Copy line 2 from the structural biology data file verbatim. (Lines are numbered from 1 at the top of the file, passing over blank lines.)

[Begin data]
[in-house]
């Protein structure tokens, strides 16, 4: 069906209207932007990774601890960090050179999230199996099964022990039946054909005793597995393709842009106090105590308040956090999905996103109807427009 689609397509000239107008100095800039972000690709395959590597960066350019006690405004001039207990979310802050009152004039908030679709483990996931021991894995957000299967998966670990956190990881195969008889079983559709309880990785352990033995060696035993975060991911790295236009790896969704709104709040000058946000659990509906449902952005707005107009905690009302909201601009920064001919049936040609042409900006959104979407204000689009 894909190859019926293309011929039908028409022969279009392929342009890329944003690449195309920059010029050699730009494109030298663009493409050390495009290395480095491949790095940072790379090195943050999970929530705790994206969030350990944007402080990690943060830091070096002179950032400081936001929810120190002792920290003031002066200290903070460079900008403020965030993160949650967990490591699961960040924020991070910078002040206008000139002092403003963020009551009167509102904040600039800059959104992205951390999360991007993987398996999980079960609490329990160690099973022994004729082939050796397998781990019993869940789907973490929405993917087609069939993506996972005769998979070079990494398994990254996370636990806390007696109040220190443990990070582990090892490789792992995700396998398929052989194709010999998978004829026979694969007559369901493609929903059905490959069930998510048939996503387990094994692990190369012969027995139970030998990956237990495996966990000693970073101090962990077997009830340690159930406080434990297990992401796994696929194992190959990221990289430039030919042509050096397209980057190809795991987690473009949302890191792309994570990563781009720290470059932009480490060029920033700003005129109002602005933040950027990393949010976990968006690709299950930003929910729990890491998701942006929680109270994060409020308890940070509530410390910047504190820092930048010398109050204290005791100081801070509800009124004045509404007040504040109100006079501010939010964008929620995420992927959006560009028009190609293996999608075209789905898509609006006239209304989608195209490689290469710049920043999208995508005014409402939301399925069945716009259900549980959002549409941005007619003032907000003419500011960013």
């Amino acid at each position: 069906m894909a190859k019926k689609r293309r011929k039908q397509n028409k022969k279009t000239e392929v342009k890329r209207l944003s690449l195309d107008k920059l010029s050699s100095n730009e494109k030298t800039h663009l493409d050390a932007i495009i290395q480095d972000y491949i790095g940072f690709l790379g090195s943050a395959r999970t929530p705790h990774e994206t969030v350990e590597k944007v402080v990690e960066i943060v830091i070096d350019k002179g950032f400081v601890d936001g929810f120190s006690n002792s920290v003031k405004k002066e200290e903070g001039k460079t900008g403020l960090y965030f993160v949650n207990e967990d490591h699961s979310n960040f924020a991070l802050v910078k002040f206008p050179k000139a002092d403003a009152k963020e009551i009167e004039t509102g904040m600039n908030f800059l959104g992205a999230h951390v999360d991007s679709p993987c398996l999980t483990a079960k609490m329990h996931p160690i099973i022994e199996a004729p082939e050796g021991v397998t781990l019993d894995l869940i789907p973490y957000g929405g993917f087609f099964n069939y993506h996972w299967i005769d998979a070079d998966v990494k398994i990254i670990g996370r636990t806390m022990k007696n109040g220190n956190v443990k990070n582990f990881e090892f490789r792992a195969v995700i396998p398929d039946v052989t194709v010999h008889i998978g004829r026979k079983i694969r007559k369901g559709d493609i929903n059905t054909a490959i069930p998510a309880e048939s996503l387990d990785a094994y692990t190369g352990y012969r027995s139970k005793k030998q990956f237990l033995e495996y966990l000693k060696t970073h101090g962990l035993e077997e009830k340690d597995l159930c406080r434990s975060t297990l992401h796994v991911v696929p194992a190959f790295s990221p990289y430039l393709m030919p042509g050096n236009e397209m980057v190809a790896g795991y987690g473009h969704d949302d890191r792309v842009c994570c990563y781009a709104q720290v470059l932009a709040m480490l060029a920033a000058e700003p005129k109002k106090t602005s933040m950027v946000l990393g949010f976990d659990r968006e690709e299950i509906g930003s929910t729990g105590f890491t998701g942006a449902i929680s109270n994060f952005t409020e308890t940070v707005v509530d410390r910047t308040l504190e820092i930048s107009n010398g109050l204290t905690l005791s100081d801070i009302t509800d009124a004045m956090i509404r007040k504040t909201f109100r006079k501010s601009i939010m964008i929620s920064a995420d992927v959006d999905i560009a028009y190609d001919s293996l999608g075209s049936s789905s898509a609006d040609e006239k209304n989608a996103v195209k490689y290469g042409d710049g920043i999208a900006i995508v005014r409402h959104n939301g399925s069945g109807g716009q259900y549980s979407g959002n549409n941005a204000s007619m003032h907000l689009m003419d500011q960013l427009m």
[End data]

């Protein structure tokens, strides 16, 4: 069906209207932007990774601890960090050179999230199996099964022990039946054909005793597995393709842009106090105590308040956090999905996103109807427009 689609397509000239107008100095800039972000690709395959590597960066350019006690405004001039207990979310802050009152004039908030679709483990996931021991894995957000299967998966670990956190990881195969008889079983559709309880990785352990033995060696035993975060991911790295236009790896969704709104709040000058946000659990509906449902952005707005107009905690009302909201601009920064001919049936040609042409900006959104979407204000689009 894909190859019926293309011929039908028409022969279009392929342009890329944003690449195309920059010029050699730009494109030298663009493409050390495009290395480095491949790095940072790379090195943050999970929530705790994206969030350990944007402080990690943060830091070096002179950032400081936001929810120190002792920290003031002066200290903070460079900008403020965030993160949650967990490591699961960040924020991070910078002040206008000139002092403003963020009551009167509102904040600039800059959104992205951390999360991007993987398996999980079960609490329990160690099973022994004729082939050796397998781990019993869940789907973490929405993917087609069939993506996972005769998979070079990494398994990254996370636990806390007696109040220190443990990070582990090892490789792992995700396998398929052989194709010999998978004829026979694969007559369901493609929903059905490959069930998510048939996503387990094994692990190369012969027995139970030998990956237990495996966990000693970073101090962990077997009830340690159930406080434990297990992401796994696929194992190959990221990289430039030919042509050096397209980057190809795991987690473009949302890191792309994570990563781009720290470059932009480490060029920033700003005129109002602005933040950027990393949010976990968006690709299950930003929910729990890491998701942006929680109270994060409020308890940070509530410390910047504190820092930048010398109050204290005791100081801070509800009124004045509404007040504040109100006079501010939010964008929620995420992927959006560009028009190609293996999608075209789905898509609006006239209304989608195209490689290469710049920043999208995508005014409402939301399925069945716009259900549980959002549409941005007619003032907000003419500011960013």